Lich King: Just like any vampire, tianacs who refuse to bow down to the Lich King take great offense to his symbol. For those that do serve him, they serve as his spies, thanks to their shape-changing ability.
The Priestess: The Priestess has always been greatly saddened by the existence of tianacs, as no child should ever be desecrated in such a way.
||Initiative: +12Vulnerability: holyM: Grasping Claws +11 vs. AC (one enemy; see below)—8 damage, and the target is grabbed and takes 4 ongoing damage until the grab ends.Natural 16+: The target is also hampered until the grab ends.Limited Use: The tianac can only use grasping claws in its true form.C: Cry of the Innocent +11 vs. MD (one nearby or far away enemy; see below) —the target must spend their move action during their turn to engage with the tianac, attempting to disengage from creatures it’s engaged with if necessary.
Limited Use: The tianac can only use cry of the innocent in its disguised form.
Steal Shape: The tianac can take the form of the last infant humanoid that it consumed as a quick action . While disguised, creatures must make a hard save (natural 16+) to see through the disguise. Reverting to their true form is a free action.
Withered Leg: The tianac crawls instead of walks or runs, requiring a 16+ to disengage from enemies instead of 11+, and may require normal (natural 11+) saves to travel distances that are nearby to other creatures; failing the save causes them to lose their move action.
Levitation or One Really Good Leg: While in its true form, the tianac can now levitate or leap several feet as part of their move action, but must end that movement on solid ground; this negates all the penalties of the withered leg.
Tianacs in a Fight
Tianacs are sometimes found by themselves, using cry of the innocent to isolate creatures and consume them. More often they’re joined by other undead (usually ghouls and zombies), who serve as scapegoats that explain why there are so many who perish in the area. Usually they try to compel their targets to save them above all else, even if it means leaving themselves open to opportunity attacks.
Once they’ve been found out, or when the adventurer is engaged with them, tianacs waste no time in reverting to their true form in order to latch on to the victim, often seeking to consume the heart as soon as possible. As tianacs are usually small (or smaller if they ate a gnome baby), even halflings and gnomes don’t have too much trouble moving around while they try to shake off the abomination.
While uncommon, swarms of tianacs do exist, and these groups tend to focus their attacks on one creature at a time, stripping them to the bone before moving on to their next victim.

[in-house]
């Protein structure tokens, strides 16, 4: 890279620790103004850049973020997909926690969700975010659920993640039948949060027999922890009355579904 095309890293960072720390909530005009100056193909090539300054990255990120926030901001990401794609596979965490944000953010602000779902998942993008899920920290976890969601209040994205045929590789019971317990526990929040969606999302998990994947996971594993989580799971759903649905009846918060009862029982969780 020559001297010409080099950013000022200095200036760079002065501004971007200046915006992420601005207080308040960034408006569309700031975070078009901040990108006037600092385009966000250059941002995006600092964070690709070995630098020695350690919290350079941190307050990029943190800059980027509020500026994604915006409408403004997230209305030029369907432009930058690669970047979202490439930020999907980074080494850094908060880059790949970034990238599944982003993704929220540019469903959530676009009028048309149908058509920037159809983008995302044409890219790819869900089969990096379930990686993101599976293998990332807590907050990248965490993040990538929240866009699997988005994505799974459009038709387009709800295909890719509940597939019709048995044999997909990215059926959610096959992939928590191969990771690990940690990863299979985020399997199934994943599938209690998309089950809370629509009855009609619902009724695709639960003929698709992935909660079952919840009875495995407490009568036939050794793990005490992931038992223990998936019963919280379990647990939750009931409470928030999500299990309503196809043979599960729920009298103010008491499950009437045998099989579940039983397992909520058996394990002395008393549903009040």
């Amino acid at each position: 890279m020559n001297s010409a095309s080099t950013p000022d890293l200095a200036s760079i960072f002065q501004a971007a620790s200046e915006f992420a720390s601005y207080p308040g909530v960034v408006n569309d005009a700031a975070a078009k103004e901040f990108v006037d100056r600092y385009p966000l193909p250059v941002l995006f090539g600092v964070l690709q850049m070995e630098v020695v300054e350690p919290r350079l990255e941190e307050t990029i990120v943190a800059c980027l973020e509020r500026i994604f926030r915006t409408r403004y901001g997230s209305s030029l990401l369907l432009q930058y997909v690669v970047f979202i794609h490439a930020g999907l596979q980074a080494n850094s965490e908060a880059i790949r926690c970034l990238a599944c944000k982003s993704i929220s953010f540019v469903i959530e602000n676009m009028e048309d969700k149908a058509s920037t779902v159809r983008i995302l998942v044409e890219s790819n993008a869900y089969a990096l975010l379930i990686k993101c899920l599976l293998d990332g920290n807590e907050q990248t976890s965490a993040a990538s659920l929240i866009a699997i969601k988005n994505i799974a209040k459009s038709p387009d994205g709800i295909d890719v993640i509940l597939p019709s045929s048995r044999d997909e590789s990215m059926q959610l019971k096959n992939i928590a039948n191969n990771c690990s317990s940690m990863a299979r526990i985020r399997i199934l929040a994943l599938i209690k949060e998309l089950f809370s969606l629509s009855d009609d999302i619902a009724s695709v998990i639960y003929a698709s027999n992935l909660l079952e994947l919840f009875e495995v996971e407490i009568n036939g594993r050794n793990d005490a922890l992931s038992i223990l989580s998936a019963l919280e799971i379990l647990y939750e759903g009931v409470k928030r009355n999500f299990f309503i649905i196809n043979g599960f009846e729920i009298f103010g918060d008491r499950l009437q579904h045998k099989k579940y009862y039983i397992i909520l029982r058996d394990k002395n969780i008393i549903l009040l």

Last month, I compared the 13th Age rulebook to my beloved Rules Cyclopedia, and talked about how cool strongholds were and how they’d work in the looser, more narrative Archmage Engine style. This month, it’s Dominions.
There comes a time in every adventurers’ career – sometime between slaying that first dragon, and well before going toe-to-toe with demon kings – that a hero’s thoughts turn to ruling a dominion. Having your own fiefdom has its appeal. Conan had his throne, after all. It’s good to be the king.
Dominions don’t have to be fiefdoms or landholdings, of course. A wizard might prefer a pocket dimension filled with weird experiments, or a private flying realm in the Overworld. A thief might have a merchant shipping fleet that conceals a spy network, or run the thieves’ guild in a prosperous city. A druid’s dominion might be a wild forest where no man dares trespass. In each case, the player character is the acknowledged ruler of that territory, and has to defend it from external threats.
Acquiring a Dominion
Only Champion or Epic-tier characters can have dominions. It’s a matter of tradition, like ghouls with paralyzing touch or clerics with blunt weapons. Ideally, the would-be ruler should also have a stronghold.
There are three routes to a dominion.
First, your character can inherit a dominion. Just take the One Unique Thing ‘Heir to the Duchy of Fullcatch’ and wait for anyone else in the line of succession to drop dead.
Second, a character can carve their own dominion out of the wilderness. There’s plenty of wilderness to be carved, but said wilderness is full of things that may also need carving. There’s gold under the Giantwalk Mountains, but to get it, you’ll need to drive off the giants who live there.
Third, you can beseech the most appropriate Icon for a dominion. Usually, this is the Emperor, unless you have your heart set on a territory within the demesne of Drakenhall, Horizon or Santa Cora, or you’re an Elf in the Queen’s Wood or a Dwarf in the dwarflands (or a Lich in the Lich King’s realm, or planning to live in the Wild Wood, or…). Doing so requires a triple-strength Icon benefit – rolling three fives or sixes on your Friendly or Conflicted relationship with that Icon.